Trump: Elites smashed by 'parochials'

In February, while the US primaries were still being held, I attended a dinner party for Australian-born military strategist David Kilcullen. Kilcullen asked who we thought would win the US election. Almost everyone predicted a Hillary Clinton victory. Without pausing for thought, I opted for Donald Trump.

Later, as Trump’s views and insults became ever more extreme, I gradually, and as it turned out wrongly, changed my mind.

My initial response to the question of who was likely to be the next US president was based on observation of the politics in the Anglophone world across the past 50 years and on a theory arising from that observation. The theory, in brief, goes like this:

Since the late 1960s the Anglophone countries — the US, Britain and Australia (I know little at first-hand about Canada) — have undergone two profound revolutions, one in the sphere of culture, the other in the sphere of political economy.

The cultural revolution, the more profound, occurred first, beginning in the second half of the 60s. It challenged and to some extent overturned centuries-old Western “values”: the superiority of the white “race” over all other races, which legitimised a long history of racial discrimination at home and colonialism abroad; the intellectual inferiority of the female to the male; the view that ­humankind was master of the natural world, which was to be used to serve our economic interests; the human species’ right to exploit other species to satisfy our needs; the characterisation of all non-heterosexual sexual practices or desires as perversions; the stigmatisation or gentle mockery of the disabled.

The revolution in the sphere of political economy occurred about a decade after the cultural revolution. This revolution had many names but most common was neoliberalism. What neoliberalism challenged and to some extent overturned was the Keynesian social-democratic economic order introduced throughout the Anglophone world (with differing degrees of thoroughness) after World War II.

Free trade was now preferred to protectionism in any of its many forms; low taxes were preferred to high taxes; private enterprise was preferred to public enterprise and to what used to be called the mixed economy; deregulation was preferred to regulation; the free market was preferred to government intervention; the size and expansion of the social welfare state was regarded as a serious problem that had be addressed.

The two revolutions — in the sphere of culture and in the sphere of the political economy — were welcomed with differing degrees of enthusiasm by differing social groups.

The cultural revolution was embraced most enthusiastically by left-leaning “cosmopolitans”, often young, who felt at home in the new world of values — those entering the liberal professions, doctors, lawyers, architects; academics, postgraduate and undergraduate students; public servants; those working in the new or swiftly expanding tertiary sector of the economy — in health, education, advertising, information technology, public relations, media and entertainment.

The revolution in the sphere of the political economy was embraced most enthusiastically by right-leaning cosmopolitans, who prospered in the new globalised economy: the owners and man­agers of large-scale multinational corporations; bankers; private enter­prise economists; shareholders; substantial property owners; prosperous small business proprietors; certain elements of those older professions closely linked to business.

Both these revolutions — in the sphere of culture and of the political economy — were resisted to some extent or other by large sections of those outside the spheres of the left-leaning and right-leaning cosmopolitans. “Parochials” is the most accurate term that has been used to describe them.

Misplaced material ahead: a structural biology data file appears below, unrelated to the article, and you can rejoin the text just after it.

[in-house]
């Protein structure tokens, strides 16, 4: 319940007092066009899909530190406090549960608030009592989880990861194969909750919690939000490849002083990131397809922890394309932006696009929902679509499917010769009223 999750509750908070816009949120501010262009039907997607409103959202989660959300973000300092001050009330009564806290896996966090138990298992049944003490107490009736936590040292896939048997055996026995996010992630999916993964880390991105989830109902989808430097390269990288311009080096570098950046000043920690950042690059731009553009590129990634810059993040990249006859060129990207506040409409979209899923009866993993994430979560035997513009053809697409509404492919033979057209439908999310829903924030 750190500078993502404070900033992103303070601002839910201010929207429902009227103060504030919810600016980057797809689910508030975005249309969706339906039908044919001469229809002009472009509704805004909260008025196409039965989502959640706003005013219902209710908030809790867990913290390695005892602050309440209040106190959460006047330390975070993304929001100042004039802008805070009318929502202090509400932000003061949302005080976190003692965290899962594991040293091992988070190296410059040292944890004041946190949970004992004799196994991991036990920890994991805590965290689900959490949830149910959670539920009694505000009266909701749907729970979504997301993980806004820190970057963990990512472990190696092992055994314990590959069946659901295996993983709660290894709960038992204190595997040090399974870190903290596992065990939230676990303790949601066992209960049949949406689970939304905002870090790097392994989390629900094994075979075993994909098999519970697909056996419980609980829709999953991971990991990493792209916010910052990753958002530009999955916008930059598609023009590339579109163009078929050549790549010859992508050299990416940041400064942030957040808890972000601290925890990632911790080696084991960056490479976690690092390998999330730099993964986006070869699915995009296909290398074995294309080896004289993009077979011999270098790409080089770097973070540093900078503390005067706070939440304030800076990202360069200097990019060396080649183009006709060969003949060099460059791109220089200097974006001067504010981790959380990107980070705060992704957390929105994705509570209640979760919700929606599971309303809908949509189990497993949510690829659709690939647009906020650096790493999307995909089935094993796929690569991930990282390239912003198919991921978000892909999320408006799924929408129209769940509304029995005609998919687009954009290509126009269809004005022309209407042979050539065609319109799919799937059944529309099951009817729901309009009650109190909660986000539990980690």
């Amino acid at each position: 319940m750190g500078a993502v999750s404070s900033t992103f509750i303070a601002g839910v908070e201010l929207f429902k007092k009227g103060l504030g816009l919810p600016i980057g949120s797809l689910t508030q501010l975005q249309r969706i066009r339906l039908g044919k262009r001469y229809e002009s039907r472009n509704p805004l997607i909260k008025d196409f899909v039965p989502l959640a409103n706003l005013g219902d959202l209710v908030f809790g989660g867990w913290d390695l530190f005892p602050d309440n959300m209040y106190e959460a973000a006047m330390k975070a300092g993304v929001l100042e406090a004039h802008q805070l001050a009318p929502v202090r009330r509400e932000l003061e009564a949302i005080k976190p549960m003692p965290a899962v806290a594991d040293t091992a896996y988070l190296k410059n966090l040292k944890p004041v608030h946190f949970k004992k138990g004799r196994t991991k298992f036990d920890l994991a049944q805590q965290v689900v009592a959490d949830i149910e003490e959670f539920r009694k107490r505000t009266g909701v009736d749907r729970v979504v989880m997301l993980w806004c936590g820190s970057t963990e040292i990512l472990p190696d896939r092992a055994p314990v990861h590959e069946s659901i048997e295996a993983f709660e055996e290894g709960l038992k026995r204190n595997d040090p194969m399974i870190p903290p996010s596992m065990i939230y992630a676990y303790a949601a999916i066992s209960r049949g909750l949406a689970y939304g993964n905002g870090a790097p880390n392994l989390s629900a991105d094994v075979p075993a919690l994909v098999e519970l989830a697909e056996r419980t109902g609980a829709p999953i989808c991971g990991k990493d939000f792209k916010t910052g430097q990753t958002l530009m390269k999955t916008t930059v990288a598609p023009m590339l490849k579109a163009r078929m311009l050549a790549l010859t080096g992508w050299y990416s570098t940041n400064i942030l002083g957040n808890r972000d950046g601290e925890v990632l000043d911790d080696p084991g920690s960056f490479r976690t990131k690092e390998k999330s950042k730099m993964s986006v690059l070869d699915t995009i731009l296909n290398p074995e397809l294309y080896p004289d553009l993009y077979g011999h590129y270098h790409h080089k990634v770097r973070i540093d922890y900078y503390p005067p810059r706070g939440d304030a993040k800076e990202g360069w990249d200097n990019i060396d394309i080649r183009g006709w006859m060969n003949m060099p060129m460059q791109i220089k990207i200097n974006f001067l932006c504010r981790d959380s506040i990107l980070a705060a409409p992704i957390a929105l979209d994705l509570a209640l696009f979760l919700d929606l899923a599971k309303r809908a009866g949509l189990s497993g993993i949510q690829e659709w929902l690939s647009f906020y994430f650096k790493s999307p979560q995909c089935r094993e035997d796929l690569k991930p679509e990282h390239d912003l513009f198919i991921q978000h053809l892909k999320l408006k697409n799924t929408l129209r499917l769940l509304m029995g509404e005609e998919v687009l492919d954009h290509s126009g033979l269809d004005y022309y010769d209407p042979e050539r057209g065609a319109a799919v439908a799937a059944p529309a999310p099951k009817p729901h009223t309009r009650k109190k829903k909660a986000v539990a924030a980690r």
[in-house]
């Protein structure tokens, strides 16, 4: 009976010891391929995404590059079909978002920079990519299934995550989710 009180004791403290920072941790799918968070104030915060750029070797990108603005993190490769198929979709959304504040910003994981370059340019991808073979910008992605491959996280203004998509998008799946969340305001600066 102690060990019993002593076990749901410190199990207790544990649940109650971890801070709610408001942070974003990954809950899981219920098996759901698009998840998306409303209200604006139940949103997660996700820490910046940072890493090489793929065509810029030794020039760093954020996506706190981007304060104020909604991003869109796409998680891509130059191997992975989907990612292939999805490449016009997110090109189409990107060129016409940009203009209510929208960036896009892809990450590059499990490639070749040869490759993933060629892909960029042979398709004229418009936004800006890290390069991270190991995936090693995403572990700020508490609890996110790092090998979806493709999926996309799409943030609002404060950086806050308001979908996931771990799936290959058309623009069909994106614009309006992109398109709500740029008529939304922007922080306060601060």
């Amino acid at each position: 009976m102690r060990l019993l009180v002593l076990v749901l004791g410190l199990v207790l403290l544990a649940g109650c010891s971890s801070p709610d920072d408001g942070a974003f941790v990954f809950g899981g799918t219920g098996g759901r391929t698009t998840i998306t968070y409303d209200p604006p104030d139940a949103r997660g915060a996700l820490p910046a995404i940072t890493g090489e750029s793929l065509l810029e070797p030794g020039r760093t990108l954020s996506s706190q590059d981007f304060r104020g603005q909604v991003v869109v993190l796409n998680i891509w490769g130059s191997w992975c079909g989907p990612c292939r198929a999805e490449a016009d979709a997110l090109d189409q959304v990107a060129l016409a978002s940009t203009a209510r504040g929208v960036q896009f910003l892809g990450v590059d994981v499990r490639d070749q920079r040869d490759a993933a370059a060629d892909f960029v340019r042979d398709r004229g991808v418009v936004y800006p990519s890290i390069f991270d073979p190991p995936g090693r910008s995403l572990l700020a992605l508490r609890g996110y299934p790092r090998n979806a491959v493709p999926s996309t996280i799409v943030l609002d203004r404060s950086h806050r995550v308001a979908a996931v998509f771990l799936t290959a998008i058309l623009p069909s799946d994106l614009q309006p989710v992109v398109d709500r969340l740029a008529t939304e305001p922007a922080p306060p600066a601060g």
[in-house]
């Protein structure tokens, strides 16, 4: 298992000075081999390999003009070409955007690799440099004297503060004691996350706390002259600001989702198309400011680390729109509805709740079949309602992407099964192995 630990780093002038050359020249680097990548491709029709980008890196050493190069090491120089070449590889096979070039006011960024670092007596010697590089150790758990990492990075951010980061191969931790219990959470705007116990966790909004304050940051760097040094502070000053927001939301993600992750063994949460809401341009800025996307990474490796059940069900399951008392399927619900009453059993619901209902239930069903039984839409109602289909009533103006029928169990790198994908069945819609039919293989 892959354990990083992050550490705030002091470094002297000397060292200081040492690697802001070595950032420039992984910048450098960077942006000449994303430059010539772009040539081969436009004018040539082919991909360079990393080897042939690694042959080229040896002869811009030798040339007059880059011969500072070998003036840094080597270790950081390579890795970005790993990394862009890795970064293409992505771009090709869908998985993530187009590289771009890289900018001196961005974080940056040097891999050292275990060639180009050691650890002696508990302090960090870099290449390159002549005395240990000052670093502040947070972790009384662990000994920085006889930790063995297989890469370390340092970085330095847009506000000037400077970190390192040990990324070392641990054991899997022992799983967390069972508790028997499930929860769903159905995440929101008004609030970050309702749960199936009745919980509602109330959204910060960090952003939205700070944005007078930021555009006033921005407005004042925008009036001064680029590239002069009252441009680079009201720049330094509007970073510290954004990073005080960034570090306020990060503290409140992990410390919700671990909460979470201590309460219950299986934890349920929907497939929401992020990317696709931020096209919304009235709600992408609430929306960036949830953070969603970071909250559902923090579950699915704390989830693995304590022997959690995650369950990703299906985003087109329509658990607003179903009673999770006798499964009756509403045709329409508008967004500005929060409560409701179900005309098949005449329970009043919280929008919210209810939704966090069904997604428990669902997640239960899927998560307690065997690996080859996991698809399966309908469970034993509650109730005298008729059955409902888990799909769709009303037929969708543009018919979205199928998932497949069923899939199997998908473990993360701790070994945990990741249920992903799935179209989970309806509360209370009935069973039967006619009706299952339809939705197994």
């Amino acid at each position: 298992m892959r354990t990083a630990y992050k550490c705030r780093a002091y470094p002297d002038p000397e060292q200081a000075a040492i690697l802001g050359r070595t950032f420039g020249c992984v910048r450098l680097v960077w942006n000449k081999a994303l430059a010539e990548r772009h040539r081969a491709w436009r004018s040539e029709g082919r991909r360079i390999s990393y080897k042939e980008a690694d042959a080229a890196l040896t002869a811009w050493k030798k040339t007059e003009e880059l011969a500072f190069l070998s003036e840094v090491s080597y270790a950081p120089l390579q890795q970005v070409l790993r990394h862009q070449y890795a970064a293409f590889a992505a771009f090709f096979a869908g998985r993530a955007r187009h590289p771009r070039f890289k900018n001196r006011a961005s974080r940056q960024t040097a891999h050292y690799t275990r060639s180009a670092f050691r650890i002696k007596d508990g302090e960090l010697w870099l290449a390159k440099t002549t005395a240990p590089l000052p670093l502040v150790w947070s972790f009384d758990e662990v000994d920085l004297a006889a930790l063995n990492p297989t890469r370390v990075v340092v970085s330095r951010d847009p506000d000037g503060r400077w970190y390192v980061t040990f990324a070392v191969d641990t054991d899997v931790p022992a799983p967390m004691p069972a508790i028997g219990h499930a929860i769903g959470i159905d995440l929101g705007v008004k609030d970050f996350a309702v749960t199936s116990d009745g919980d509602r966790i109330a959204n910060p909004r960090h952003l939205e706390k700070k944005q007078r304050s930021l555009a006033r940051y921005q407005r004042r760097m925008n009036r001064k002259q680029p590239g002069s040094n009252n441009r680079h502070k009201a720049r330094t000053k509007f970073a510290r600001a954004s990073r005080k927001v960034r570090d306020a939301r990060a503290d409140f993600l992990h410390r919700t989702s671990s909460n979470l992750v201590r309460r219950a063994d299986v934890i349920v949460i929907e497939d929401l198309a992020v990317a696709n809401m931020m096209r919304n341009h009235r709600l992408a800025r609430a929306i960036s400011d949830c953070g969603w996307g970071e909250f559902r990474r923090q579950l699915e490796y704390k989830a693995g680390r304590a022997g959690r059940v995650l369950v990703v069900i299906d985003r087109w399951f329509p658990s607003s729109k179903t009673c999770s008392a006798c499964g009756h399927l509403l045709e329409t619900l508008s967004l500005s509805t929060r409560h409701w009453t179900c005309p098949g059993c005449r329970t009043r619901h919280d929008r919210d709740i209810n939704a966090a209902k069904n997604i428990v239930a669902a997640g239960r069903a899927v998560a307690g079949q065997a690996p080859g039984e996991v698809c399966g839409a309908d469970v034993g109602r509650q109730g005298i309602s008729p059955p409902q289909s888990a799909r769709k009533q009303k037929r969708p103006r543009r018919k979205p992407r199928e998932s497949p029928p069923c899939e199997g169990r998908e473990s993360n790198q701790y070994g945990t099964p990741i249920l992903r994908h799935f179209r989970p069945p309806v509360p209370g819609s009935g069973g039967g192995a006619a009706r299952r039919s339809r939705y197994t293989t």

The cultural revolution was resisted by less prosperous whites, males but also females; by those without a tertiary education; by those who lived in small towns and rural areas; by Christians who belonged to old churches or new, born-again evangelical communities and, more generally, by social conservatives; by patriots who believed in the immaculate goodness of their own nation and its history; by those who were appalled by what they took to be the breakdown of law and order and the growth of what looked like immorality and perversion, with the rise of drug-taking, petty crime and what was considered to be sexual anarchy.

For these people, the cultural revolution appeared as an offence to common sense that was being imposed on them by the big city-based, left-leaning cosmopolitans whom they spoke of as the “elites”.

A potent term — political correctness — that was used as a general descriptor for the world view that the parochials thought was being forced on them by the cultural cosmopolitans became common in the early 90s.

The revolution in the sphere of the political economy was resisted by less prosperous citizens, especially by those whose traditional way of life was disrupted by the forces of globalisation, in particular the manufacturing working classes; small farmers and the country workers who relied on them; declining uncompetitive small businesses; fearful coalminers or others working for the fossil fuel industries; and by those for whom globalisation seemed to offer not new opportunity but unemployment, underemployment or permanent economic marginalisation.

The advance of the two revolutions and the resistance to them created a new kind of cleavage in Anglophone societies, a cleavage based not on the principal class division of late 19th and 20th-century industrial society — the bourgeoisie and the proletariat — but on the division concerning both culture and economy that had emerged as a consequence of the two post-60s revolutions.

On one side of this cleavage were cosmopolitans who welcomed one or other or both of the revolutions. On the other side were the parochials who felt that culturally and economically they were being robbed of their world by the ascendancy of the cosmopolitan elites.

In the US, these patterns were observable in the most extreme form. Within the media and academe, the cultural revolution was embraced more enthusiastically than in any other Anglophone country. In small town and rural America and among the strong Christian communities, it was most strongly resisted.

Within the sphere of the economy, while the big-city cosmopolitan elites continued to prosper, the middle or working classes experienced 30 years or more of stagnation after 30 years of steadily accumulating wealth, a situation exacerbated by the global financial crisis of 2008 and its aftermath for which the symbolic embodiment of the globalising cosmopolitans, the financial elites of Wall Street, were never asked to pay a price.